This column originally appeared in the Halifax Examiner June 4, 2018.
HOUSTON: The motion is that the Public Accounts Committee meet on June 13th, June 20th, and June 27thto address these three topics of the Auditor General’s report in a timely fashion.
CHAIRMAN: Would all those in favour of the motion please say Aye… Contrary minded, Nay… The motion is defeated.
May 30, 2018
Gordon Wilson has no questions. Of course not. The McNeil government’s designated apologist/cheerleader/obstructionist on the province’s public accounts committee doesn’t want to know (or want you to know) what officials are actually doing to respond to the auditor-general’s latest findings?
“I, myself, personally?” the Digby-Clare Liberal MLA and vice chair of the committee responded last week when reporters put the question to him about whether he had any questions for officials. He and his fellow Liberal MLAs had just voted down Tory MLA Tim Houston’s request for the additional meetings.
“No.” No? Let’s review. The day before, Auditor General Michael Pickup had released his latest report. Among its findings:
- Since 1996, the Nova Scotia government has failed to collect more than $63 million in court-ordered child and spousal support payments, a situation that became much worse after the previous NDP government centralized the program’s administration in New Waterford. Today, enforcement staff have impossibly high caseloads (330 to 450 per staff member, with up to 48,000 client contacts per year). Perhaps not surprisingly, the auditor general found that, in 21 of 25 specific cases it investigated, appropriate action wasn’t taken.
- Staff at provincial corrections centres are being hired without required criminal records checks, and “newly hired correctional officers do not receive all required training,” including, critically, how to respond to mental health issues. In the less than two years the audit focused on, there were more than 600 assaults at the jails, including 75 involving attacks on staff. The report called the weaknesses in the government’s management of its four correctional centres “shocking.”
- Three provincial departments – communities, culture and heritage, agriculture, and natural resources – doled out $45 million in government grants among them without bothering to follow up to see what had been achieved with its cash. Ooops.
During his own testimony to the public accounts committee last Wednesday, Pickup suggested department officials be called before the committee “sooner rather than later” to be held accountable for their actions and lack thereof, and their plans for the future.
But Gordon Wilson has no questions. In fact, he’d used his own time “questioning” the auditor general that day to spin light-and-bright Liberal “press releases” about what a fine job Stephen McNeil is doing.
“I feel very comfortable that [the auditor general’s] report is being dealt with,” he told reporters after the meeting.
“Being dealt with…” by the government.
That is Wilson’s current excuse for his own inexcusable inaction.
Earlier last month — when the issue was a Conservative motion to call officials from the internal services department to explain how the government had failed to protect private information in its freedom of information web portal, Wilson’s excuse-du-jour was that the matter had been referred to the auditor general so it would be “pre-emptive” for the committee to call the officials (a non-excuse the auditor general himself dismissed as without merit).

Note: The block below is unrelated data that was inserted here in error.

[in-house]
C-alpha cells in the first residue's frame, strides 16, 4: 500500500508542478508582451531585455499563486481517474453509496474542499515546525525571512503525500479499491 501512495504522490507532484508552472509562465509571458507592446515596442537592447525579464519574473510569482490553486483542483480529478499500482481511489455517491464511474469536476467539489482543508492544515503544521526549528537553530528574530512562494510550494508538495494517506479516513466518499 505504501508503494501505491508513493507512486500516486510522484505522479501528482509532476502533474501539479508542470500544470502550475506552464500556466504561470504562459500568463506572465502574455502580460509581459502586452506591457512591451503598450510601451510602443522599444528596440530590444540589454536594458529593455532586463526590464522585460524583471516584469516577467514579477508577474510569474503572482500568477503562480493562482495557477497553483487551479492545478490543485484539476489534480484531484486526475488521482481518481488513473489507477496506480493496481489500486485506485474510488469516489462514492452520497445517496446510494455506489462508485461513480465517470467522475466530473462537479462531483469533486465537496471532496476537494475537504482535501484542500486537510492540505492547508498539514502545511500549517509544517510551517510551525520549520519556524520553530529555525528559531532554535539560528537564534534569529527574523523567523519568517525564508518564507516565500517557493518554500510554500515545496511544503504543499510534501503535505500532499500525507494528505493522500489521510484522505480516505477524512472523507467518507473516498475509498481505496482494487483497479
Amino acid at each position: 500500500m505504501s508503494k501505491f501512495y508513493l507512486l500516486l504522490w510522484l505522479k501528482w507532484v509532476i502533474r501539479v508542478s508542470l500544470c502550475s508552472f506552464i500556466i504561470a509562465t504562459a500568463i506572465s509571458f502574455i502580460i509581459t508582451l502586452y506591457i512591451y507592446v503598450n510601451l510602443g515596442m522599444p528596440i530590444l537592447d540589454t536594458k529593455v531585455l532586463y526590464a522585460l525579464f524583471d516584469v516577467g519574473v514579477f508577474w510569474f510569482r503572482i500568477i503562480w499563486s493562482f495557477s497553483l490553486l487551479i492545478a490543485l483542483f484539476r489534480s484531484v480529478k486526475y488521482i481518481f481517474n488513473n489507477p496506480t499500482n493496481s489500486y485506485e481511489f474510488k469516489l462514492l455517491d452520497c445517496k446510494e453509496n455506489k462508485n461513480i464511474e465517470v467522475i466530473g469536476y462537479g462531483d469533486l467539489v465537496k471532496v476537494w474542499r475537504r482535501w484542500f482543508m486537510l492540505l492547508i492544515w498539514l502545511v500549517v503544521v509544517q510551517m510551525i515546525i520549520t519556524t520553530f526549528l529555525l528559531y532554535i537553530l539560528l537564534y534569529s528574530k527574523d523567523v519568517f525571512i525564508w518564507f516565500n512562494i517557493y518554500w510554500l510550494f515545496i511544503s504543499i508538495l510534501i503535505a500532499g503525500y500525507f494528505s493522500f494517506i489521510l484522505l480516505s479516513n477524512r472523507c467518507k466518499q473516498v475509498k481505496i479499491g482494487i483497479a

Wilson, of course, is just one member of the Gormless Gang of the Fang-less Five — which includes the other Liberal MLA/space-filler members of the public accounts committee: Suzanne Lohnes-Croft, Ben Jessome, Brendan Maguire and Hugh MacKay — who would rather play reliable cheerleader for Premier Stephen McNeil than do their job.
And make no mistake. Their job is to “review public spending, reports of the Auditor General and any other financial matters respecting the public funds of the Province.”
According to the legislature’s web site, in fact, the committee “normally meets weekly” to conduct its important public business. But instead of holding the three meetings in June to discuss the auditor general’s report, as Houston had suggested, the committee will now meet Wednesday to discuss rural internet services — and then not again until September 12th.
Because our legislature itself meets so rarely and so briefly, the public accounts committee has an even more important role here than it might in other jurisdictions. Such committees, which have been around in the British parliamentary system since 1861, “are one of the instruments that parliaments can use to check the governments’ activities.” They provide a necessary check and balance to government action, creating the opportunity for public questioning of ministers and officials, holding them to account to ensure public money is well spent. In many jurisdictions, including Ottawa, the committee’s chair is a member of the opposition in order to emphasize the committee’s non-partisan functions.
In Nova Scotia, everything is partisan.
This, after all, is a government that also isn’t interested in reforming the province’s lax lobbyist registration system even after former Prime Minister Jean Chretien met with Premier Stephen McNeil this spring just a day after saying he wanted to hit the province up for funding for a Cape Breton container terminal group he “advises.”
Chretien isn’t registered as a lobbyist and hasn’t even bothered to respond to a follow-up letter from the province’s registrar of lobbyists, asking him to make sure he’s following the rules.
“The system has teeth,” McNeil says.
And the public accounts committee is a watch dog.
And so it goes.